Walmart violates the dignity of workers through the unjust treatment and conditions that they subject their employees to. As previously mentioned, workers in Cambodia are "are required to work 10 to 14 hours a day in sweltering heat, without access to clean drinking water or breaks" (Abrams, 2016). Such conditions are undeniably inhumane and fail to recognize the intrinsic dignity of the workers'. Moreover, these conditions assert the notion that workers are unimportant and unworthy of humane and safe working conditions. Receiving the message that they are unimportant and unworthy, Walmart workers are stripped of their dignity, which disobeys CST.
Similarly, the dignity of work is violated by Walmart, as they carelessly disregard labor standard policies. By acting in an unethical manner, Walmart is degrading the dignity of work, further disobeying CST. Moreover, Walmart degrades the dignity of work because they have monopolized the economy, driving out small business and serving as an example of economic wilding.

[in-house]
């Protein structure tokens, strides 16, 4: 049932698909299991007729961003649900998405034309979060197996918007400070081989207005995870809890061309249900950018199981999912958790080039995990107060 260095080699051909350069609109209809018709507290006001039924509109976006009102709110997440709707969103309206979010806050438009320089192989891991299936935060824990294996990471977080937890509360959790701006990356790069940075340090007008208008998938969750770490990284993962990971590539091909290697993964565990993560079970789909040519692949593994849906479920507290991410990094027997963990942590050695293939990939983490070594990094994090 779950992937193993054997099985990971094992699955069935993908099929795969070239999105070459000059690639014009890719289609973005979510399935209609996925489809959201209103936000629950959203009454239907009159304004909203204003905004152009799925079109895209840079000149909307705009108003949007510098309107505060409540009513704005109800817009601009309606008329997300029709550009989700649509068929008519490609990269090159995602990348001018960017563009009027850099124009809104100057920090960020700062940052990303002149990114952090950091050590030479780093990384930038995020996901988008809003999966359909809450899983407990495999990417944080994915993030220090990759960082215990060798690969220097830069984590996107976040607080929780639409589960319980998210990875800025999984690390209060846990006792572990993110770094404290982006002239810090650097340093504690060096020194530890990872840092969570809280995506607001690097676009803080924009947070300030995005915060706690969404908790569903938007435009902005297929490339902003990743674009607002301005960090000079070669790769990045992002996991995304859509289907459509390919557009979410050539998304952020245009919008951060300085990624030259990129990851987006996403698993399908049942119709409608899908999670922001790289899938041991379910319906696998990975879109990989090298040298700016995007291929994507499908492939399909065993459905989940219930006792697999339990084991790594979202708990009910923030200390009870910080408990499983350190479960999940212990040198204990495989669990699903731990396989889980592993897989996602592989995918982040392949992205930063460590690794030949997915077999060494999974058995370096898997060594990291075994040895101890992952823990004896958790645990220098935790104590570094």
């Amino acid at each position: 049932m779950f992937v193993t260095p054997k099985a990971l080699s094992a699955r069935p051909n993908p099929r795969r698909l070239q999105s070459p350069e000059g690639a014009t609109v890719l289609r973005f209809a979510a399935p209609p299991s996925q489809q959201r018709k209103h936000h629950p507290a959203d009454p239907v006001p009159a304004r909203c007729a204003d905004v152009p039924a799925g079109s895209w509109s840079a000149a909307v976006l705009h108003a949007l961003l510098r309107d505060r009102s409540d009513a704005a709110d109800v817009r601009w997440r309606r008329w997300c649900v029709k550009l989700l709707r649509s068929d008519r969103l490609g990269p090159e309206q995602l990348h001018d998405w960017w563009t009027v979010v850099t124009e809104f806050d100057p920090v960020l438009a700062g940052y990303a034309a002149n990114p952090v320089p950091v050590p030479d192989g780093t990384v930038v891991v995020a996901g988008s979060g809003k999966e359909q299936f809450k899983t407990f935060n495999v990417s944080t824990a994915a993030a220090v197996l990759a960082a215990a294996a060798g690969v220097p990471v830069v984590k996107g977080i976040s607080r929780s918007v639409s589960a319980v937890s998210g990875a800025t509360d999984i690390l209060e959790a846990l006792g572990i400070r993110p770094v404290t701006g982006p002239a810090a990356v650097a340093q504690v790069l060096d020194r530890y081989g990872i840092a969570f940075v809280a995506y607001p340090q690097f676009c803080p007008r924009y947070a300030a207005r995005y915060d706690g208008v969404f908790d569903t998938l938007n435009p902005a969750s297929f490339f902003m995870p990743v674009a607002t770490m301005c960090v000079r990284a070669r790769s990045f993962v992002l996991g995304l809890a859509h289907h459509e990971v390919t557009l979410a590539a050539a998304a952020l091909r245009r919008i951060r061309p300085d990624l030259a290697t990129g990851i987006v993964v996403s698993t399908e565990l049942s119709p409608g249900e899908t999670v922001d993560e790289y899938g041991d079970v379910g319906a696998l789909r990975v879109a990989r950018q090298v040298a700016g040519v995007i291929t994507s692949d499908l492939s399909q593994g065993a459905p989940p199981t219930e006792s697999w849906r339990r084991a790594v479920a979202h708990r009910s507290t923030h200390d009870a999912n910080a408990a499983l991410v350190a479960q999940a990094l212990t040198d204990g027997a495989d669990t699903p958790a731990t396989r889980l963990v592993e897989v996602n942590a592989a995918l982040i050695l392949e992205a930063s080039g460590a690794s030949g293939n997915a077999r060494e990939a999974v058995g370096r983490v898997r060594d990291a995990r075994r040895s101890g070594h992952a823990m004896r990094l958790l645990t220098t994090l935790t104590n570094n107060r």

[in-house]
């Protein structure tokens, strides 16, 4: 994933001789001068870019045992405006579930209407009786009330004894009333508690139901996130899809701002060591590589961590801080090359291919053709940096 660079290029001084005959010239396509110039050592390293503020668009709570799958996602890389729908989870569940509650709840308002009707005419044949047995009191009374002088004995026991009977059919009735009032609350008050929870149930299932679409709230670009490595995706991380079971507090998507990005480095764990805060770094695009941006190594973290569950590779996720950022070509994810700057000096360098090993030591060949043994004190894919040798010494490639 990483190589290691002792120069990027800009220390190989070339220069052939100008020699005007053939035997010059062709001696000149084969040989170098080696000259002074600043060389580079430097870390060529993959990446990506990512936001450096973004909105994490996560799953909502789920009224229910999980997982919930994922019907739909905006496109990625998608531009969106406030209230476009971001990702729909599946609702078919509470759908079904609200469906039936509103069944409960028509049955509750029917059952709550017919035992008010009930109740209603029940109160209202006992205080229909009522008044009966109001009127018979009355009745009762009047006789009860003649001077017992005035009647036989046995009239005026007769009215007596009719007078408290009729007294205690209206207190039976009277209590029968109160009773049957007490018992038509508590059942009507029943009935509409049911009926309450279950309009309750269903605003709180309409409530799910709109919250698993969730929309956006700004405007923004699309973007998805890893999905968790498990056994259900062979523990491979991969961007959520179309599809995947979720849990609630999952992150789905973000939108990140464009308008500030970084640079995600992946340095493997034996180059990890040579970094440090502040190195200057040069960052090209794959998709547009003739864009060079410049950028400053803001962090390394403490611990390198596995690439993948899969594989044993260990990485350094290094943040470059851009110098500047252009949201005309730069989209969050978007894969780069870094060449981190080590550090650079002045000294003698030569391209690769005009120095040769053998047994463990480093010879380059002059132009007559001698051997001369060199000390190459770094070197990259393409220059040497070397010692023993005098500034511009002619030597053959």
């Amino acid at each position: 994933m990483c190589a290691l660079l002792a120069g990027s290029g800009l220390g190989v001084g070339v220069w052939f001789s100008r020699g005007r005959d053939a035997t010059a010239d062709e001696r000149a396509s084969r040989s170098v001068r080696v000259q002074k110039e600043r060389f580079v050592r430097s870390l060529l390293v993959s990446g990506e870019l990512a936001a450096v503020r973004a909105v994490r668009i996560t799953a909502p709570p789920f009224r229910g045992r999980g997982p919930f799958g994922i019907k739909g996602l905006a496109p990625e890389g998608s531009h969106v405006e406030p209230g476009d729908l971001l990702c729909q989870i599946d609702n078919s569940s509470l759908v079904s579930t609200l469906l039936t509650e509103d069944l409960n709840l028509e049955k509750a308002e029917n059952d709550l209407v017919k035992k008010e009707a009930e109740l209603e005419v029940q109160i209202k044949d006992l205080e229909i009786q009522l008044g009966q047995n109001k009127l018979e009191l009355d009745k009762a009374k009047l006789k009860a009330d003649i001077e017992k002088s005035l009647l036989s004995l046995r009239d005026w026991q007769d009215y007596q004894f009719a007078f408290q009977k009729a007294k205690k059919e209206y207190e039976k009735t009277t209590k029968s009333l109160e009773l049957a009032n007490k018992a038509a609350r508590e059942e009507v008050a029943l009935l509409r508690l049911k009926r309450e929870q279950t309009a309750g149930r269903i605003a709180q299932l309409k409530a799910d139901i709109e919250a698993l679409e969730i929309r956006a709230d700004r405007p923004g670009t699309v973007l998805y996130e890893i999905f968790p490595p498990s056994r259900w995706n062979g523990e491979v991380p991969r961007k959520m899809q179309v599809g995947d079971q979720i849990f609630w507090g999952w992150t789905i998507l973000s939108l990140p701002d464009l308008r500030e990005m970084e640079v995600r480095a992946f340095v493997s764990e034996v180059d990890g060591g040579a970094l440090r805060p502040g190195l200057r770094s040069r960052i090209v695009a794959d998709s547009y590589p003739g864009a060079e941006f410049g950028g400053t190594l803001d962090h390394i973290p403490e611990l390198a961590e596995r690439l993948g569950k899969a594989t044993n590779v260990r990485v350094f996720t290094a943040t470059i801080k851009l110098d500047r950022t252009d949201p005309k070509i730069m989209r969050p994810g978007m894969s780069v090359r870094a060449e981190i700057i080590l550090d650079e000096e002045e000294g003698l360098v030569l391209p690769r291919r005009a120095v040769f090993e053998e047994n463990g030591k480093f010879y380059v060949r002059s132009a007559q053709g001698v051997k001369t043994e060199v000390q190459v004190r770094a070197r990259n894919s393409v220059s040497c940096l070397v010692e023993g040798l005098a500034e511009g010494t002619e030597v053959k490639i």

The Life & Dignity of Human Person
Another principle of CST includes the life and dignity of the human person. This principle affirms that "human life is sacred and that the dignity of the human person is the foundation of a moral vision for society" (Catholic Charities). Recognizing that "the value of human life is being threatened by cloning, embryonic stem cell research, and the use of the death penalty," this principle asserts that all life is sacred from the time of conception to natural death (Catholic Charities). With human life sacred, the value of human life is not only threatened by "threatened by cloning, embryonic stem cell research, and the use of the death penalty," but by abortion and euthanasia as well.